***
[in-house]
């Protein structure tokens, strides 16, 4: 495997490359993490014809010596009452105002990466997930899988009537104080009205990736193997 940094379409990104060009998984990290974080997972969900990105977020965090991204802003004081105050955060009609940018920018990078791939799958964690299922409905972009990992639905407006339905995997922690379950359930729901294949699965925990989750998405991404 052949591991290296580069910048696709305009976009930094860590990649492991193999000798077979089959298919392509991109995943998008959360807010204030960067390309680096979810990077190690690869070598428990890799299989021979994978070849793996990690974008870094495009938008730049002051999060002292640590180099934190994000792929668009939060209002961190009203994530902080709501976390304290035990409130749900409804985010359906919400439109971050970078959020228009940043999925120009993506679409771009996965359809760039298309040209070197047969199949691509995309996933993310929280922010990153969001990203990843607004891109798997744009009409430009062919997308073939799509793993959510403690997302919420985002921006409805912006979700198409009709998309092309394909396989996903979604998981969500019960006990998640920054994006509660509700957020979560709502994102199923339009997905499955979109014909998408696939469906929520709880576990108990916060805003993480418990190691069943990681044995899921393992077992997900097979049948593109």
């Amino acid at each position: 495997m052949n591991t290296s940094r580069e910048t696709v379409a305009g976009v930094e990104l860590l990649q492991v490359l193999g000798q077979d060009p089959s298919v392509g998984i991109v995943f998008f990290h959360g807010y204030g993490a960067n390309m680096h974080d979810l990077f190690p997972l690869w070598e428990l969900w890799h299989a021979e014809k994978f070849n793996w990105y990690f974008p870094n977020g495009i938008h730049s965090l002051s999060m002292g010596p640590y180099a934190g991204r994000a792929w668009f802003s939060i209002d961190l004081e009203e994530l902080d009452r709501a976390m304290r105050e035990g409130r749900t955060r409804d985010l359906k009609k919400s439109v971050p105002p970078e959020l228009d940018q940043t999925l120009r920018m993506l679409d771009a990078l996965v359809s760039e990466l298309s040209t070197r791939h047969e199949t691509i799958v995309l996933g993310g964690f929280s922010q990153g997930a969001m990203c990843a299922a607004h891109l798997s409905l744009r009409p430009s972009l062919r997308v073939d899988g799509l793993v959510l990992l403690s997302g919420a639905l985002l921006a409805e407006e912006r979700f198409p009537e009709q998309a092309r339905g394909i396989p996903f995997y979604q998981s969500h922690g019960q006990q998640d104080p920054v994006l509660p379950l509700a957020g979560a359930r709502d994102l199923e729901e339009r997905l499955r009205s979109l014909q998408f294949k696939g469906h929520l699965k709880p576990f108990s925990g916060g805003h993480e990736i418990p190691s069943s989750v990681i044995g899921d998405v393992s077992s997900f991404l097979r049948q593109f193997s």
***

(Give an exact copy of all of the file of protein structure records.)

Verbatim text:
[in-house]
């Protein structure tokens, strides 16, 4: 495997490359993490014809010596009452105002990466997930899988009537104080009205990736193997 940094379409990104060009998984990290974080997972969900990105977020965090991204802003004081105050955060009609940018920018990078791939799958964690299922409905972009990992639905407006339905995997922690379950359930729901294949699965925990989750998405991404 052949591991290296580069910048696709305009976009930094860590990649492991193999000798077979089959298919392509991109995943998008959360807010204030960067390309680096979810990077190690690869070598428990890799299989021979994978070849793996990690974008870094495009938008730049002051999060002292640590180099934190994000792929668009939060209002961190009203994530902080709501976390304290035990409130749900409804985010359906919400439109971050970078959020228009940043999925120009993506679409771009996965359809760039298309040209070197047969199949691509995309996933993310929280922010990153969001990203990843607004891109798997744009009409430009062919997308073939799509793993959510403690997302919420985002921006409805912006979700198409009709998309092309394909396989996903979604998981969500019960006990998640920054994006509660509700957020979560709502994102199923339009997905499955979109014909998408696939469906929520709880576990108990916060805003993480418990190691069943990681044995899921393992077992997900097979049948593109």
């Amino acid at each position: 495997m052949n591991t290296s940094r580069e910048t696709v379409a305009g976009v930094e990104l860590l990649q492991v490359l193999g000798q077979d060009p089959s298919v392509g998984i991109v995943f998008f990290h959360g807010y204030g993490a960067n390309m680096h974080d979810l990077f190690p997972l690869w070598e428990l969900w890799h299989a021979e014809k994978f070849n793996w990105y990690f974008p870094n977020g495009i938008h730049s965090l002051s999060m002292g010596p640590y180099a934190g991204r994000a792929w668009f802003s939060i209002d961190l004081e009203e994530l902080d009452r709501a976390m304290r105050e035990g409130r749900t955060r409804d985010l359906k009609k919400s439109v971050p105002p970078e959020l228009d940018q940043t999925l120009r920018m993506l679409d771009a990078l996965v359809s760039e990466l298309s040209t070197r791939h047969e199949t691509i799958v995309l996933g993310g964690f929280s922010q990153g997930a969001m990203c990843a299922a607004h891109l798997s409905l744009r009409p430009s972009l062919r997308v073939d899988g799509l793993v959510l990992l403690s997302g919420a639905l985002l921006a409805e407006e912006r979700f198409p009537e009709q998309a092309r339905g394909i396989p996903f995997y979604q998981s969500h922690g019960q006990q998640d104080p920054v994006l509660p379950l509700a957020g979560a359930r709502d994102l199923e729901e339009r997905l499955r009205s979109l014909q998408f294949k696939g469906h929520l699965k709880p576990f108990s925990g916060g805003h993480e990736i418990p190691s069943s989750v990681i044995g899921d998405v393992s077992s997900f991404l097979r049948q593109f193997s």